[JURIST] Kuwait’s Supreme Court on Sunday upheld a two-year prison sentence for a man accused of insulting the emir on Twitter, his lawyer said. Opposition activist Ayyad al-Harbi is an online journalist in his 20s who posted [Daily Mail report] verses by an Iraqi poet critical of the nation’s ruler. Al-Harbi was sentenced to two years in prison for the crime in May, and could have faced as much as five years. Lawyer Mohammed al-Humaidi said al-Harbi’s final hope now would be a pardon by the emir.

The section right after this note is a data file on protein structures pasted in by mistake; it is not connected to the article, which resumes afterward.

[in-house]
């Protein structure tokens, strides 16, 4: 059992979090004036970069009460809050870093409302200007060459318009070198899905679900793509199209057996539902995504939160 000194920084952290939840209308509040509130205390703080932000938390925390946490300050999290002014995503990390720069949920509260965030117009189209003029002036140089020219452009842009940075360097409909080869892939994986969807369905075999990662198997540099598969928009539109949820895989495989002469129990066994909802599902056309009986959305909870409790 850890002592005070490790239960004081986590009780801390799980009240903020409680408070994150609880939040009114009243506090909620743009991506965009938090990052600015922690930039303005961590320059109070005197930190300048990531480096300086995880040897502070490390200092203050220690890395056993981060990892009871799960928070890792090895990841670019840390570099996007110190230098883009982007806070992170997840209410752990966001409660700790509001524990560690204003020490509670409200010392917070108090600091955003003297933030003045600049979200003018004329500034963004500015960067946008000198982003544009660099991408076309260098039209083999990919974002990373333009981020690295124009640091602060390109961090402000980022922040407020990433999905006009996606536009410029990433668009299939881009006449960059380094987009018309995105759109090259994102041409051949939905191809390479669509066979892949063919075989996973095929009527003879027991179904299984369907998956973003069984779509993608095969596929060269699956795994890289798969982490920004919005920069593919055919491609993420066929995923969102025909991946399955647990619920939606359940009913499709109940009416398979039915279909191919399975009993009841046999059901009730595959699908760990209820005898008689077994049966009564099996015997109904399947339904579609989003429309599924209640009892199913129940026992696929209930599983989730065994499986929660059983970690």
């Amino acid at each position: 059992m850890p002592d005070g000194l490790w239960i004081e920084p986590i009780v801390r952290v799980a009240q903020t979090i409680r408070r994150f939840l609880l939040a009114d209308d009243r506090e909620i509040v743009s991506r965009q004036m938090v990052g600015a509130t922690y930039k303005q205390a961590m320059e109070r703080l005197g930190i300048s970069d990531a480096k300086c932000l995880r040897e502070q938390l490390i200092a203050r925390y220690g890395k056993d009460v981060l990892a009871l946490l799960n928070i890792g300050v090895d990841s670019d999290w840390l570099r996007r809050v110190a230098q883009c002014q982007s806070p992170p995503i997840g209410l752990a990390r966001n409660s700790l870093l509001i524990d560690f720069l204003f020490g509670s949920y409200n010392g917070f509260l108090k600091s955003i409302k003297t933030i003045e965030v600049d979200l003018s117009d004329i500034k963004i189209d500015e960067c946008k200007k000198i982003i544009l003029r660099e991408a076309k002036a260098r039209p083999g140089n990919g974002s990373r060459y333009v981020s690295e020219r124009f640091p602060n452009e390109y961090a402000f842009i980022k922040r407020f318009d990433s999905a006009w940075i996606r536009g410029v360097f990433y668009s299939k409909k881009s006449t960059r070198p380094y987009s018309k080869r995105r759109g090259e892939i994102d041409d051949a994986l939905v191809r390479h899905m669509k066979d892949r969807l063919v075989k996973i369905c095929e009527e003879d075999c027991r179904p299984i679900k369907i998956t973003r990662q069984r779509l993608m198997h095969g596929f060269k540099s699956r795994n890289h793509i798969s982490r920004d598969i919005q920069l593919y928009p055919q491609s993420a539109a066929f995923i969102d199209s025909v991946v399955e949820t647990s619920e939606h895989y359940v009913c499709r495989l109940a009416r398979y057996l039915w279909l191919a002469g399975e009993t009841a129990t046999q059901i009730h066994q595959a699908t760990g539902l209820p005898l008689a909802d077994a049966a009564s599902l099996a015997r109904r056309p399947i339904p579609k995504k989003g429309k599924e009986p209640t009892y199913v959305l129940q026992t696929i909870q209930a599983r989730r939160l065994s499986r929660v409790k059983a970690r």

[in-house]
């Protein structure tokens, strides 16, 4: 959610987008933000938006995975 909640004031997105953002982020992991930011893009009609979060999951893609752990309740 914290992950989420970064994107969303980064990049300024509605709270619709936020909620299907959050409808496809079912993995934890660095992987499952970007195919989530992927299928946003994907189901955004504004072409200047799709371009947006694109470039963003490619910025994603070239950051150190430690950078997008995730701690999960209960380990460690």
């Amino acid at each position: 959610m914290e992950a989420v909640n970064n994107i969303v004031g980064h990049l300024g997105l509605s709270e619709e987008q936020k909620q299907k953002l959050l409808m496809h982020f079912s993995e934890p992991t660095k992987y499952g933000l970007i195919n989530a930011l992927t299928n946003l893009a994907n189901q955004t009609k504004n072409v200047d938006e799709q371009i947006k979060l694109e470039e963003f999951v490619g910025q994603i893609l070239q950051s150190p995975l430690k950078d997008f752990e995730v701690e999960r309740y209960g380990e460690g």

The Kuwaiti government has been criticized for not permitting free speech and restricting the right to assembly in the country. Last week Human Rights Watch (HRW) [advocacy website] reported that riot police in Kuwait disbanded [JURIST report] protests, arresting 16 protesters who may be charged with attacking law enforcement officers and illegal gathering. In January Nabil al-Fadhl, a member of the Kuwait parliament, was charged with insulting [JURIST report] the honor of Kuwaiti society and history after making a comment in support of the legalized sale of alcohol. Later that month a Kuwaiti appeals court upheld [JURIST report] a lower court ruling that sentenced a man to five years in prison for posting comments about the Gulf nation’s ruler on Twitter. A court in Kuwait last October convicted [JURIST report] 13 people of challenging the country’s ruler by reciting a speech from Musallam al-Barrack, a leading opposition figure. In July 2013 Kuwait’s Supreme Court upheld [JURIST report] a 10-year prison sentence for a man accused of posting Tweets insulting the Prophet Mohammed and the Sunni Muslim [BBC backgrounders] rulers of Saudi Arabia and Bahrain.